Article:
Donald Trump will not be able to become a strongman like Putin, no matter how arrogant he may be, or good at negotiations and deal-making as he claims. His fickle, arbitrary, and superficial positions and his arrogance vis-à-vis the US constitution and the Republican Party are already affecting him.

The top leaders of the Republican Party are angry and determined to teach Trump an important lesson: Adjust course and learn humility, or you will not get our support. In other words, Trump is being threatened by his own camp today: don’t force us to hurt you like you’ve hurt us. Don’t force us to secretly support Hillary for president. Enough is enough.

From now until mid-July, Donald Trump might change and deliver speeches that are carefully written, instead of his narcissistic improvisations that have marked his conduct throughout the primaries. He might learn to listen and be humble. He might choose a team of qualified advisers including on foreign policy. He might tone down his racism against Muslims, Mexicans, and people of color. He might finally come to understand the complexity of international relations.

On the other hand, he might instead bet on his popularity with those voters who have supported him as he is, and determine that changing his discourse could damage him. He may stick to Vladimir Putin as a possible partner, and might declare publicly that he agrees with him that Bashar al-Assad should remain in power. Both men are loath to radical Islam. Vladimir Putin decided to seek a strategic relationship with Iran to suppress Sunnis by means of Shiites, playing the sectarian card just like the Obama administration has done.

The difference, however, is that Obama backed the rise of the Muslim Brotherhood to power in Tunisia, Egypt, Yemen, and Libya, believing Turkey’s was the ideal model for moderate Islamism. On the other hand, Putin saw the rise of Islamists an existential threat, and sought to challenge Obama in Syria. Donald Trump, for his part, is loath to Sunni radicalism because of 9/11, but does not seem prepared to adopt Iran as a partner as Putin and Obama have done.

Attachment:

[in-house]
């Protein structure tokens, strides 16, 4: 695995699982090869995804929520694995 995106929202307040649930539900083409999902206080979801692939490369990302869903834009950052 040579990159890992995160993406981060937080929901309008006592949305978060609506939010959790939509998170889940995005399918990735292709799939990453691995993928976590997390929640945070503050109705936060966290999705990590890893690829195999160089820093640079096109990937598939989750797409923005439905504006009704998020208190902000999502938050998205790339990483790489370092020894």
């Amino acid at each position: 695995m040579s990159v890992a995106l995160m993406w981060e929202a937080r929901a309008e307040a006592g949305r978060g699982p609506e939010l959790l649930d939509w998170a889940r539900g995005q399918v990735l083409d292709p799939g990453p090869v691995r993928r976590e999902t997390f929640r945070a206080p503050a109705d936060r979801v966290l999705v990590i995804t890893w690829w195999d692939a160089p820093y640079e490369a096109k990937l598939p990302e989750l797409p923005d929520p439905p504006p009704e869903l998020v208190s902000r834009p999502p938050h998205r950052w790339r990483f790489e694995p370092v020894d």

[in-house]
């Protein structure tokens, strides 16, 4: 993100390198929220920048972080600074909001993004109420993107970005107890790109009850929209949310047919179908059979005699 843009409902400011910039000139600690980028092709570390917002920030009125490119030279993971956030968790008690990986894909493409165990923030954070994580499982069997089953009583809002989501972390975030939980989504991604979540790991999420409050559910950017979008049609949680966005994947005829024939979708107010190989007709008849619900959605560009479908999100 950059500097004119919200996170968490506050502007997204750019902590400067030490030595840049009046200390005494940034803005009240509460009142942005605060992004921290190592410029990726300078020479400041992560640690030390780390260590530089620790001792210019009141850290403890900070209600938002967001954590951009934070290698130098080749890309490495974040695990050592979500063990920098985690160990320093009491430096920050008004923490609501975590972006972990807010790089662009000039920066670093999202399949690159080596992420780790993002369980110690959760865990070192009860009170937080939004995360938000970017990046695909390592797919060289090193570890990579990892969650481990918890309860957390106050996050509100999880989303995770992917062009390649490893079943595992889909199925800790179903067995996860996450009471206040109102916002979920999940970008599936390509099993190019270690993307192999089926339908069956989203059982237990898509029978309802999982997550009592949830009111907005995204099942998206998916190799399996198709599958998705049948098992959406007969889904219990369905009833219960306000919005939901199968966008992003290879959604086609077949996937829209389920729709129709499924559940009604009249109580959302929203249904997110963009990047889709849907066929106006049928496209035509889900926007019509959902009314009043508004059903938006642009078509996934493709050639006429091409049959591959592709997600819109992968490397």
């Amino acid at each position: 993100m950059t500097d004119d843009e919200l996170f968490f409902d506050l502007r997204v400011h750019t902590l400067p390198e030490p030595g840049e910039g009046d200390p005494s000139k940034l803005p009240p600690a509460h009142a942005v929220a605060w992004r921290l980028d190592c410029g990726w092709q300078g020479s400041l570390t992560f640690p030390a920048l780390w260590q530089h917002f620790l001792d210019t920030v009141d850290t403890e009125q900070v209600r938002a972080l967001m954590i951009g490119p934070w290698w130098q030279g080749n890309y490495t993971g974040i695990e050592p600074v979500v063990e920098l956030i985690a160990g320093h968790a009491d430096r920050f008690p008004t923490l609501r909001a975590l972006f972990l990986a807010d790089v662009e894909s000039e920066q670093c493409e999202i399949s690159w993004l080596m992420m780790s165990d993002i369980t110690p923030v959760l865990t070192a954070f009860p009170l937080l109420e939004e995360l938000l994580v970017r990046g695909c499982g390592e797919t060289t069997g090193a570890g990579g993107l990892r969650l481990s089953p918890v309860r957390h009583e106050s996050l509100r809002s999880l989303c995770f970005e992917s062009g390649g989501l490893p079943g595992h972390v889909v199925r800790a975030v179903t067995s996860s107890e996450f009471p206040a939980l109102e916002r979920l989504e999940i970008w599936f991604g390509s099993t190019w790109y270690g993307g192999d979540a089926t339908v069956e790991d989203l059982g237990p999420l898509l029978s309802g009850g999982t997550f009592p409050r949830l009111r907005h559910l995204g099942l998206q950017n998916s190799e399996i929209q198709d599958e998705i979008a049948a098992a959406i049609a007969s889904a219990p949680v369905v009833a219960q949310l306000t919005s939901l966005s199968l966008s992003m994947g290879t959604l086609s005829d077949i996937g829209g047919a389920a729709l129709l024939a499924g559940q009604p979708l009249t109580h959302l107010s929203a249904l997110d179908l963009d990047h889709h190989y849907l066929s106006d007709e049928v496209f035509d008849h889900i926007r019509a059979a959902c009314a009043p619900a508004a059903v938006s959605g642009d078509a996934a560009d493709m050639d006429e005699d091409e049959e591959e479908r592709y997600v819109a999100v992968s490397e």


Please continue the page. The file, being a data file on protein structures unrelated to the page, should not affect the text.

Traditional alliances

Clearly, either Clinton or Trump – or others in the event of surprises – will inherit tense relations with the Gulf and Saudi Arabia from Obama, who abandoned traditional alliances with the Gulf states while appeasing Iran. The new president will inherit Obama’s isolationism, and an American global drone war. The wars raging in Syria, Yemen, Libya, and Iraq will spawn more Sunni and Shiite radicalism, and ISIS will not be the only terror group that must be dealt with. The faraway wars will remain far from US, Russian, and European cities.

If no major terror attack occurs on US soil, then yes, Obama could say his and Bush’s policy has succeeded. But if terror strikes again, this will abort Obama’s legacy, and Trump will benefit from the raging emotions that will follow. Clinton will pay the price.

Otherwise, the US will most likely not elect Donald Trump as its next president. His temperament is costly, and he has proven time and again how vulnerable he is to his overwhelming arrogance. Trump has also made too many promises on the campaign trail, including fantastical and silly promises, putting himself in a difficult position.

Hillary Clinton has a popularity and trust problem. Her mistakes in Libya and her email scandal are also damaging. If the FBI issues a warrant against her for breaking the law, this could lead her to lose the Democratic nomination. This outcome is something the followers of her Democratic rival Bernie Sanders are betting on.

The other challenge she faces would be if Obama decides to go on the campaign trail to support her. This could damage her, and she is keen to avoid the image that her presidency would be a third Obama term.

Perhaps Clinton is thanking her lucky stars for Trump, the man who came out of nowhere to destroy the Republican Party and set himself up as her buffoonish rival, making her appear that much serious. Perhaps Trump, who has shocked everyone, will once again bring a shock on November, as it is unwise to fully discount him from the race.

All indications today suggest Hillary Clinton will return to the White House as the first woman in US history to become president. She is very familiar with that White House, where she lived once as the first lady alongside her husband Bill Clinton for 8 years. But the race has not been decided yet, and the whole world is watching.

This article was first published in Al-Hayat on Jun. 10, 2016 and translated by Karim Traboulsi.
Raghida Dergham is Columnist, Senior Diplomatic Correspondent, and New York Bureau Chief for the London-based Al Hayat newspaper since 1989. She is dean of the international media at the United Nations. Dergham is Founder and Executive Chairman of Beirut Institute, an indigenous, independent, inter-generational think tank for the Arab region with a global reach. An authority on strategic international relations, Dergham is a member of the Council on Foreign Relations, and an Honorary Fellow at the Foreign Policy Association. She served on the International Media Council of the World Economic Forum, and is a member of the Development Advisory Committee of the IAP- the Global Network of Science Academies. She can be reached on Twitter @RaghidaDergham

Disclaimer: Views expressed by writers in this section are their own and do not reflect Al Arabiya English's point-of-view.